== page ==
Southwest Regional Reports

Flowering Perennials for Full Summer Sun

Learn which plants keep up the color show, even as temperatures soar into the triple digits

liatris punctata

Spring and early summer are lush with blooms, but the height of summer sends many perennials into a period of rest as they wait for cooler days to return. That’s where heat-loving perennials come in; they take the worst of the summer sun and keep on blooming. Incorporating flowering perennials for full summer sun into your planting beds will ensure an ongoing display of vibrant blooms even as the temperatures soar. Here are a few of my favorites.


chocolate flower
Photo: Bill Johnson

Chocolate flower

(Berlandiera lyrata, Zones 4–10)

This plant behaves more like an annual than a perennial, blooming continuously from late spring through fall. The yellow daisy-like flowers open in the evening, filling the garden with an indulgent chocolate fragrance that lingers into the morning hours. Native throughout the Southwest and Southern Plains, chocolate flower thrives in the toughest of conditions, tolerating heat, drought, and shallow, rocky soil. Plant it in lean soil on the dry side to prevent plants from flopping. If happy, this plant will be a 1- to 2-foot-tall-and-wide, flower-filled mound.


Hoary vervain

Hoary vervain

(Verbena stricta, Zones 4–7)

One of my favorite summer perennials by far is hoary vervain. Its flowers open sequentially along upright panicles, blooming for up to six weeks beginning in June (later farther north). Look for hummingbirds and butterflies sipping nectar from the blue-purple blooms. The plant tolerates a range of soil conditions, thriving in dry, sandy, or rocky soil, though my plants also tolerate clay quite well. Keep the plants on the dry side and you can expect them to grow 2 to 4 feet tall and up to 2 feet wide.



Purple prairie clover

(Dalea purpurea, Zones 3–8)

A less well-known native perennial is purple prairie clover. Blooming late June through August, this plant produces tiny purple flowers in dense, 2-inch-long, conelike heads that remind me of pineapples. The cones attract an abundance of butterflies and stand atop erect, wiry stems that reach up to 3 feet tall and sprawl 18 inches wide. Purple prairie clover is host to the dogface butterfly, a dainty yellow member of the sulfur family. The flowers are complemented by fine delicate foliage. These plants have deep taproots that enable them to withstand drought. Plant them in average to lean, well-draining soil on the drier side.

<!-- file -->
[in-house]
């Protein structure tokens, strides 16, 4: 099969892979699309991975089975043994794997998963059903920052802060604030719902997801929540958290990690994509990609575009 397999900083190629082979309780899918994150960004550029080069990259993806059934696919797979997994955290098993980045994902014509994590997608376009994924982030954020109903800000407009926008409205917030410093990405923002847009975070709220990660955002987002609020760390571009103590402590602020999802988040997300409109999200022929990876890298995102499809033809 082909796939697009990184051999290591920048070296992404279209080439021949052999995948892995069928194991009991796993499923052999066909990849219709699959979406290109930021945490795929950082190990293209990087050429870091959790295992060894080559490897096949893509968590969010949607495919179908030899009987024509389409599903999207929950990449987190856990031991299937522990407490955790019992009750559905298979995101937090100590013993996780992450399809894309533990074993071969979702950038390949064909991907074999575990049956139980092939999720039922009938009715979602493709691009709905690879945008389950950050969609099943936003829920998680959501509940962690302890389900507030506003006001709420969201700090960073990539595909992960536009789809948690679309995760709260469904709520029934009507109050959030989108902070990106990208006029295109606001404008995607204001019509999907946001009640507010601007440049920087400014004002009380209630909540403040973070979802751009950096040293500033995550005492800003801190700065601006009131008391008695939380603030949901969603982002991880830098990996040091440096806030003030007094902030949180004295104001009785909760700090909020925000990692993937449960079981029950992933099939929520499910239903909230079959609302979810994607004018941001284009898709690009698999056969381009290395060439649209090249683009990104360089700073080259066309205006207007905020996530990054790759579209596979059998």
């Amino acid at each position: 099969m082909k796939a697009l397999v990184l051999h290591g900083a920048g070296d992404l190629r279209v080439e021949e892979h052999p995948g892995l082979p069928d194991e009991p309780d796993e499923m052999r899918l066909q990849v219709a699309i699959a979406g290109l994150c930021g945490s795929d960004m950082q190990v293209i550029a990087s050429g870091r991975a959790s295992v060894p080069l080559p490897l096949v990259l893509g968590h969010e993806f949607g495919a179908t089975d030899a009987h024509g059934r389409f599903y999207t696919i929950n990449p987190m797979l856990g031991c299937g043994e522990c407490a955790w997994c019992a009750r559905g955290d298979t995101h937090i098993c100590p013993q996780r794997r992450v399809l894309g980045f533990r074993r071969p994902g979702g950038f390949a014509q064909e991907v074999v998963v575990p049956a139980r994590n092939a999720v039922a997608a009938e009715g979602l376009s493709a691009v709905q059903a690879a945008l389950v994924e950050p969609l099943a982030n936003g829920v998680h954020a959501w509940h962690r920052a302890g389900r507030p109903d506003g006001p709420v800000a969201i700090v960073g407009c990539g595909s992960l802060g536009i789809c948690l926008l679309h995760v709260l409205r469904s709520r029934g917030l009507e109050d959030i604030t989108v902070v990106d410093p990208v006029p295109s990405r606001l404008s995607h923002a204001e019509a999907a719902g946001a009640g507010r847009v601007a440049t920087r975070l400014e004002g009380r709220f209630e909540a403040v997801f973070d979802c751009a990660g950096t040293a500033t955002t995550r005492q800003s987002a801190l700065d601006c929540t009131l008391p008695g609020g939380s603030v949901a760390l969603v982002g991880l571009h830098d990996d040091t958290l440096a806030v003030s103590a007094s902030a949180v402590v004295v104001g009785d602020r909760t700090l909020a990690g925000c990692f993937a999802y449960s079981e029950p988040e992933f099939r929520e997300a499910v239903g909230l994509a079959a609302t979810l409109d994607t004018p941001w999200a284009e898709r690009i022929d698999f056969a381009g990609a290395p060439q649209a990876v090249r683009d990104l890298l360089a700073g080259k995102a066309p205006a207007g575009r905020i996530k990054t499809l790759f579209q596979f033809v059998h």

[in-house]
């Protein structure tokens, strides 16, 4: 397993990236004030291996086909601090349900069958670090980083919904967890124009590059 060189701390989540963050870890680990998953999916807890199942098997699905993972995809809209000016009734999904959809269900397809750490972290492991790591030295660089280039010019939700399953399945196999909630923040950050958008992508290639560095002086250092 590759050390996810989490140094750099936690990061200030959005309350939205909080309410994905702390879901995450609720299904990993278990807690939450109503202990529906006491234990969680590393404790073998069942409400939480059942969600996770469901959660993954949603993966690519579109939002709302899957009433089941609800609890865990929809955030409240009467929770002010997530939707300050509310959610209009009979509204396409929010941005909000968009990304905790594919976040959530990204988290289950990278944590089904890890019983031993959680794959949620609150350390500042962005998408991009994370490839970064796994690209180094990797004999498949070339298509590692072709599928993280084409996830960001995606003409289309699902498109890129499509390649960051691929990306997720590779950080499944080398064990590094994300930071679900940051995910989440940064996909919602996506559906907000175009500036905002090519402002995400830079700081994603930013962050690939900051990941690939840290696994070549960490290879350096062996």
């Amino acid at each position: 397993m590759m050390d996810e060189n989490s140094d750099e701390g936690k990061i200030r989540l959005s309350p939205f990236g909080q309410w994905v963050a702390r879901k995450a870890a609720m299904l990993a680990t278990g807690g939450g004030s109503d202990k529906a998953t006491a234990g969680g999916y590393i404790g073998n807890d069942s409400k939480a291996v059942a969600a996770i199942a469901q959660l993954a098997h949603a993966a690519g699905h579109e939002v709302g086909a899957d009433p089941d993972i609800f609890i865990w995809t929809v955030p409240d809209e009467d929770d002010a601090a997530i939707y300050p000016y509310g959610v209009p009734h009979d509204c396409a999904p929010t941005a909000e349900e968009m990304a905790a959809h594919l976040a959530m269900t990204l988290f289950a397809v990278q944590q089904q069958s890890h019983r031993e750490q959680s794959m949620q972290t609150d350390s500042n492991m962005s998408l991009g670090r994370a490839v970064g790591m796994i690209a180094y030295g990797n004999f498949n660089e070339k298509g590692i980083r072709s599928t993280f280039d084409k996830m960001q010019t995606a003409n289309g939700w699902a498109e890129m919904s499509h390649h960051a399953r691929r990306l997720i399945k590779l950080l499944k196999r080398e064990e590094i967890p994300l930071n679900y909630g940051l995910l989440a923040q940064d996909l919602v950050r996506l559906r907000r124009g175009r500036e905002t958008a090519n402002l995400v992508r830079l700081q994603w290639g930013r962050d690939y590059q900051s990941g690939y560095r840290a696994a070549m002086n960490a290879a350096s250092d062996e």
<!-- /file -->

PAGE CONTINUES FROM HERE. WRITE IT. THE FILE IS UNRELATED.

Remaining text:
Blue sage

Blue sage

(Salvia azurea, Zones 5–9)

The sky-blue blooms of blue sage are always a welcome sight in the late summer garden. Its flowers are a butterfly favorite, blooming on spikes atop 3- to 5-foot stems. The plant spreads 2 to 4 feet wide and will bloom repeatedly into fall if adequate moisture is available and spent flowers are removed. Plant it in lean, dry to average soil, as plants will flop over in overly rich soil. See the best salvias for the Southwest here.


Dotted blazing star
Photo: Karen Beaty

Dotted blazing star

(Liatris punctata, Zones 3–9)

Butterfly gardeners adore liatris (also known as blazing star or gayfeather), and there are several garden-worthy species available in nurseries. For hot, dry summer sun, my favorite Liatris species is dotted blazing star. Once plants are established, their deep taproots provide them with excellent drought tolerance, and they thrive on lean, dry soil. Dotted blazing star usually starts blooming in early August, with flowers lasting well into autumn. They make excellent cut flowers and will retain their color when dried if harvested at the beginning of their bloom. This plant will be 1 to 3 feet tall and up to 1 foot wide at maturity.


Flat sea holly

Flat sea holly

(Eryngium planum, Zone 4–9)

I did not set out to create a list of only native perennials, but these tough beauties have proven themselves again and again. They are well adapted to hot summers and even thrive in the often-challenging conditions of southwestern gardens. For posterity’s sake, here’s a nonnative sun-loving perennial to round out the list: flat sea holly. The vibrant blue color of sea holly’s unique flower heads intensifies the more sun it receives. You can expect the flowers to emerge in June to July, and the metallic-blue bracts surrounding the cone-shaped flowers hold their color well into autumn. Plants grow 1 to 2 feet tall and wide and thrive in hot, dry sites.


For more plants that thrive in hot weather, go here.

Find more information on Southwest gardening here.



Kim Toscano is a horticulturalist, entomologist, garden designer, writer, and graphic designer. She previously hosted Oklahoma Gardening, a weekly PBS television program produced by the Oklahoma Cooperative Extension Service.

Photos, except where noted: Kim Toscano


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